Hip Pointer Treatment & Management
- Author: John M Martinez, MD; Chief Editor: Sherwin SW Ho, MD more...
Initial therapy of a hip pointer injury consists of ice, anti-inflammatory and pain medication, compression, and relative rest of the affected hip until symptoms improve. Crutches can be used in the initial treatment phase if walking or bearing weight on the affected leg is painful.
As the pain decreases, ROM and active resistance exercises for the hip may be initiated. Patients may also begin strength and aerobic conditioning, as tolerated.
See the list below:
- The formation of a hematoma, with increasing pain and possible cutaneous neurologic compromise, may be an early complication of a hip point, usually arising within the first 24 hours.
- Additional complications can include development of myositis ossificans. Failure to diagnose a fracture or an intra-abdominal injury frequently leads to complications.
See the list below:
- Emergent consultation with an orthopedic surgeon is necessary if neurovascular compromise is considered possible in a patient with a hip pointer.
- Consider consultation with an orthopedic surgeon for patients who have avulsion fractures or unresolved pain lasting longer than 2 weeks.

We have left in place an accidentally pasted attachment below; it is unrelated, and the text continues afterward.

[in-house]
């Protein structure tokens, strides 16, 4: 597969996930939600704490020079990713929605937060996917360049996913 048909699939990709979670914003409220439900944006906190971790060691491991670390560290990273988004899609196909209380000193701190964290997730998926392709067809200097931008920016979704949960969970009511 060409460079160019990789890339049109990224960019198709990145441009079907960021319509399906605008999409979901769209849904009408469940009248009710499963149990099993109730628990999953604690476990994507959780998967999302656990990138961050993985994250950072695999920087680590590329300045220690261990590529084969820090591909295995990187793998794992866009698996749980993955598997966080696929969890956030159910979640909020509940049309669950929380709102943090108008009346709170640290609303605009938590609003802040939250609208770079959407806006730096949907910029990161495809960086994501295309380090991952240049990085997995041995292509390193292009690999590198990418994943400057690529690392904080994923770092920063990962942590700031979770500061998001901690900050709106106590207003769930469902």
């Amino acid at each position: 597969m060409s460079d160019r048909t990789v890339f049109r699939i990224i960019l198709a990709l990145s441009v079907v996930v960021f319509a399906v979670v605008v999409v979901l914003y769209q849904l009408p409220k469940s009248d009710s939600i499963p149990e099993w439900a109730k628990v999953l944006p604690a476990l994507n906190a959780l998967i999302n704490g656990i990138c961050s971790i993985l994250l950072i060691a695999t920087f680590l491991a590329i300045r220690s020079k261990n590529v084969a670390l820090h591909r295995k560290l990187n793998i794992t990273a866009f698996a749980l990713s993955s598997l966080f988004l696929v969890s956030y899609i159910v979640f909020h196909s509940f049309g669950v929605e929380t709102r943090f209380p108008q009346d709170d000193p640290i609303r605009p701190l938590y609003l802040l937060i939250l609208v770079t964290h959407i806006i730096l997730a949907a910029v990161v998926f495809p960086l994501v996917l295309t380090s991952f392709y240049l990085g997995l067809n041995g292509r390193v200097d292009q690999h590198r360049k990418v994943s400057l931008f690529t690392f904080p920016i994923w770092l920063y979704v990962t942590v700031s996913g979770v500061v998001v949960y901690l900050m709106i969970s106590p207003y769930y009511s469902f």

- Consult with a surgeon for patients with intra-abdominal injuries.
Aspiration of a hematoma, if present, may provide some pain relief. Injection of a local anesthetic (eg, lidocaine, bupivacaine) may provide short-term pain control.
- No evidence supports or refutes the use of corticosteroid injections in hip pointer injuries.
- Corticosteroid injections may provide relief if greater trochanteric bursitis develops.
Rehabilitation programs should focus on returning the athlete back to his or her sport. Rehabilitation exercises should emphasize sport-specific strength and motions. Additional padding at the injury site may help limit recurrence or reinjury (padding that is 0.25-0.5-inch thick may alleviate pain and allow the athlete to return to play sooner).
The maintenance phase of the rehabilitation program should focus upon reducing the chance of reinjury. Additional padding or protection added to the hip may limit the risk of reinjury.
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